Kidnapped and with his liver removed, Matt fights for survival, but just when he thinks all is lost, the most unlikely person saves him—Robert. Matt’s former mentor insists the real culprit is Frances, but Matt refuses to believe him. Matt’s mental health is challenged as he keeps having hallucinations of Pamela Wilton and his family, or are they something else? Spirits? His conscience? Added to his anxiety is Matt’s relationship with Robert. Though they once shared a deep friendship, it isn’t enough to convince Matt that Robert is telling the truth. Meanwhile, Ava struggles with her feelings for Matt as Robert re-evaluates his relationship with God. But the real question is, what does all this mean for Matt now that he has a Regenerist liver?
You could almost begin the story of Paleocene with the words, “Once upon a time,” but that would give you the impression this was a fairy tale, and it is not. It is a tale of those animals who survived the end of the world. Not the present world as we know it, but far into the past, when a massive asteroid slammed into the Yucatán peninsula over sixty-six million years ago.
After a fairly tense last issue, we had Mal coming to terms with his grief and PTSD with Inara by his side, while the rest of the Serenity crew along with the Earthers and Workers had kind of come to a new arrangement.
The rundown: Think Charles Dickens’ A Christmas Carol with Jayne Cobb as your misguided, possibly misunderstood, and definitely maligned star.
From a first read, Daisy comes across as a supernatural thriller with a solid whack of horror. If you’re a fan of dark apocryphal stories (Think the Bible through the lens of Guillermo del Toro.), this should definitely be on your to-read list. Seemingly at the center of the story is Daisy Phillips, a teenage giant who may be a descendant of the Nephilim, the giant progeny of angels and human women. Much of the first issue is exposition heavy, but it still manages to find its heart in the mystery of a missing child and a mother’s quest to find her.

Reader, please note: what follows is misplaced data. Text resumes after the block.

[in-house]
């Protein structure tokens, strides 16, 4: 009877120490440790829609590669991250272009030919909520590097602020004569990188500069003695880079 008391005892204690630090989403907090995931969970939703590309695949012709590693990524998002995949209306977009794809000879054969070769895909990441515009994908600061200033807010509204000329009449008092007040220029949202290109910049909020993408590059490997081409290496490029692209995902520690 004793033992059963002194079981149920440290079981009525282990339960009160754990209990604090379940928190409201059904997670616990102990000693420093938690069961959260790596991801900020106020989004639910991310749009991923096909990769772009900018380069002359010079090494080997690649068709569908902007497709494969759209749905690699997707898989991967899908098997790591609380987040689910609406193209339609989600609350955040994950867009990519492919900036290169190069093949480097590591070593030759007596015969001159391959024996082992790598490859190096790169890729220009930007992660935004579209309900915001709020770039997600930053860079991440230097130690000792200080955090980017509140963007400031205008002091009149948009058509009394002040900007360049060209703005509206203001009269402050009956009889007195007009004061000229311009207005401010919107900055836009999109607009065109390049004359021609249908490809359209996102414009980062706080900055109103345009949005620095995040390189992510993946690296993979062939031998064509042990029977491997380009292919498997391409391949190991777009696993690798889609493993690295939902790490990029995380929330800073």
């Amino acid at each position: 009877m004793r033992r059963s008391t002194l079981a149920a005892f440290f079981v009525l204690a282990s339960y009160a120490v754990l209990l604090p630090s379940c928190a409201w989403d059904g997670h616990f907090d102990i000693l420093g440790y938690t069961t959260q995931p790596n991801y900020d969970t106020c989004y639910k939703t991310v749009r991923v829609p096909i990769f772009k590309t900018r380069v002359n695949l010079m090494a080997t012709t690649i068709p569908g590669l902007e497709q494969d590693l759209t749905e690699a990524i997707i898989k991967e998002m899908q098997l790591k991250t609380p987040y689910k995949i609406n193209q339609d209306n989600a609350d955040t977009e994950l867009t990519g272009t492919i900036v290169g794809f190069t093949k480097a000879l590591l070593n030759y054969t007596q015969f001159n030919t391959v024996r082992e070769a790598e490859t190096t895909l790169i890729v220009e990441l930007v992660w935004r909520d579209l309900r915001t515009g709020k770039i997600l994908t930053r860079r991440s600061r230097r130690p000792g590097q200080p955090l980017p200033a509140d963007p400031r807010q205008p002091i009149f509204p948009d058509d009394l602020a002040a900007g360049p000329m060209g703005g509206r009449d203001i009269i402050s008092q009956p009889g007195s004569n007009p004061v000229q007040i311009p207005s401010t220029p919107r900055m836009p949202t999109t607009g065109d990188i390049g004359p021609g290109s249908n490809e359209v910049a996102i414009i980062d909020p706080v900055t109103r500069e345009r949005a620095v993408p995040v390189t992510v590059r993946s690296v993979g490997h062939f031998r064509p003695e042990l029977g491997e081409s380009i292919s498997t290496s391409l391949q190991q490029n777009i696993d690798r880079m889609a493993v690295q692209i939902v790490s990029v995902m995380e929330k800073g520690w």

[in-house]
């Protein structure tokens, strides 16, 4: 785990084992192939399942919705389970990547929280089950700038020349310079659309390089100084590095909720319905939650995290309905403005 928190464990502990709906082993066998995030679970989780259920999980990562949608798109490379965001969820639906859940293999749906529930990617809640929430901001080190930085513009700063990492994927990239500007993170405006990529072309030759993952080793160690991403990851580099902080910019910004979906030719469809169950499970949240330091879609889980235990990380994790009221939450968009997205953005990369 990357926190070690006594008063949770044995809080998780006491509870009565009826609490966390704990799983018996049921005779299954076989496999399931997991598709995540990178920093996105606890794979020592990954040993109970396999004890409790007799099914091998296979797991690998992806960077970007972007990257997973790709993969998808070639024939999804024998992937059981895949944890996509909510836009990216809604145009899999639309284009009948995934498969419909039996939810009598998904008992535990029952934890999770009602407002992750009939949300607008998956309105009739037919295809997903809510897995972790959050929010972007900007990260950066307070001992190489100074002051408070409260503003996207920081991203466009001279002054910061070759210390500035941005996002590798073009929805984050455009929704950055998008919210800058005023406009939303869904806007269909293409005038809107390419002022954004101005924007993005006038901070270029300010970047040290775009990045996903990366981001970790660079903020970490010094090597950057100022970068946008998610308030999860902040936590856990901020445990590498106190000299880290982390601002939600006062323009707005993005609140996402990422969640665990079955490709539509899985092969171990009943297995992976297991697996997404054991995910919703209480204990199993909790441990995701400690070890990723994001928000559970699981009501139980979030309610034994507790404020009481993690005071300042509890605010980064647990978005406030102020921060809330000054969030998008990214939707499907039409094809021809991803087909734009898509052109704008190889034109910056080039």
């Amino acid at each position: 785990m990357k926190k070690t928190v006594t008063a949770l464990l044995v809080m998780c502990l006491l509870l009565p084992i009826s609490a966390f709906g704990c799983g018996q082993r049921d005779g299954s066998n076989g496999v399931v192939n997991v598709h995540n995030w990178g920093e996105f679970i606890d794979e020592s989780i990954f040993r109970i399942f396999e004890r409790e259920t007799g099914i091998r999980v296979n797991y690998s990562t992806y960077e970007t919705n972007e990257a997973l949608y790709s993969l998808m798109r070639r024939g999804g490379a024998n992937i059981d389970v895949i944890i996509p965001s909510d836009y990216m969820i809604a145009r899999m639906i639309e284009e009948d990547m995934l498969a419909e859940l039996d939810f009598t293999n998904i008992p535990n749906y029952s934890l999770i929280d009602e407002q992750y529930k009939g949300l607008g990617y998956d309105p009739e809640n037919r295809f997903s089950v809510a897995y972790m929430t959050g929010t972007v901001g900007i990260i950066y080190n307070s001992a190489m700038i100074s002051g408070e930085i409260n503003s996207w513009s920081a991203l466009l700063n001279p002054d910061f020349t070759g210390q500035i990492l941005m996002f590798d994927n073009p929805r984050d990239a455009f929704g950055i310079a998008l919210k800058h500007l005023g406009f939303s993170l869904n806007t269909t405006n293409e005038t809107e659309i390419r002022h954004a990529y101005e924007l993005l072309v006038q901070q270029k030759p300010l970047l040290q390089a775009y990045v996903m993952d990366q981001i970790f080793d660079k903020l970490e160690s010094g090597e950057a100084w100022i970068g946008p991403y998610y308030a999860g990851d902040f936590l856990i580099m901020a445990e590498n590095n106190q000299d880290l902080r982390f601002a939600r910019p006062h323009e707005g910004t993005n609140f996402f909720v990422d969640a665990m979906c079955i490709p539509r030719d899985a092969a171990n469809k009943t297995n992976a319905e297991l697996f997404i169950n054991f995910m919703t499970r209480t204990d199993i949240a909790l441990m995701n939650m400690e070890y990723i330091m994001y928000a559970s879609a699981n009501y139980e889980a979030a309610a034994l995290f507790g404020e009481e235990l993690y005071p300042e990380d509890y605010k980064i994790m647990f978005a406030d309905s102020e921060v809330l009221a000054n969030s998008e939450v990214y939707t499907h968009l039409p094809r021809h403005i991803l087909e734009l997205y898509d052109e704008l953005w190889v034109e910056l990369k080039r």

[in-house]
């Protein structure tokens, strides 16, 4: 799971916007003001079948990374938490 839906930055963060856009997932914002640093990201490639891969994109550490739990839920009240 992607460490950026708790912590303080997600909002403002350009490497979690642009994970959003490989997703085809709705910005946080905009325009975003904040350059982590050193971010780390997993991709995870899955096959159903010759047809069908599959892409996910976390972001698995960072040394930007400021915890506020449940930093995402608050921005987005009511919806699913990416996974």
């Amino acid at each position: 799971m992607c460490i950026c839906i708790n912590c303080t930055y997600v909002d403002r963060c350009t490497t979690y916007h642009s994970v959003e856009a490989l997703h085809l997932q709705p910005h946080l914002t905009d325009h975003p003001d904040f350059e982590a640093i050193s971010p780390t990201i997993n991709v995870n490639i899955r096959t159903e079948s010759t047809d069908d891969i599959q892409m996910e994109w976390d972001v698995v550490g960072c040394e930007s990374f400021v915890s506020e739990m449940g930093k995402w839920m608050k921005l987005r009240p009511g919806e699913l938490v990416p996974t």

Set in the not-so-distant future in an alternate universe where the sun has mysteriously lost its potency, Buffy Summers is the last remaining Slayer. With new laws to guarantee that vampires and humans can coexist in harmony, it’s an entirely different world for Buffy, where Slayers are obsolete and on the endangered list. That, and she’s also in her 50s, with her Slayer powers acting all wonky. To add to her heaping plate of troubles, a mysterious teenage girl shows up seeking a very specific brand of assistance.
The Boston Metaphysical Society never disappoints. Madeleine Holly-Rosing seamlessly combines sci-fi with the supernatural to create adventures that are always fun and rarely expected. And Book of Demons is no exception.
In the last issue, a reunion was quickly followed by deteriorating alliance between the Earthers and Kaylee’s group. With tensions running high, things looked like they could get complicated real quick. Unless cooler heads prevailed, that is.
Quick recap: With the Brittonic Arthur calling on all his knights to aid him in his battle against his Norman counterpart, both Duncan (“Percival”) and Rose (“Gawain”) were technically summoned to aid their king and their reluctance to do so wasn’t taken well. After depositing Rose’s parents with the rest of the group at the Grail Castle, it’s off with the merry trio of monster hunters to draw the attention away from the group for their safety. Too bad about the giant that showed up though…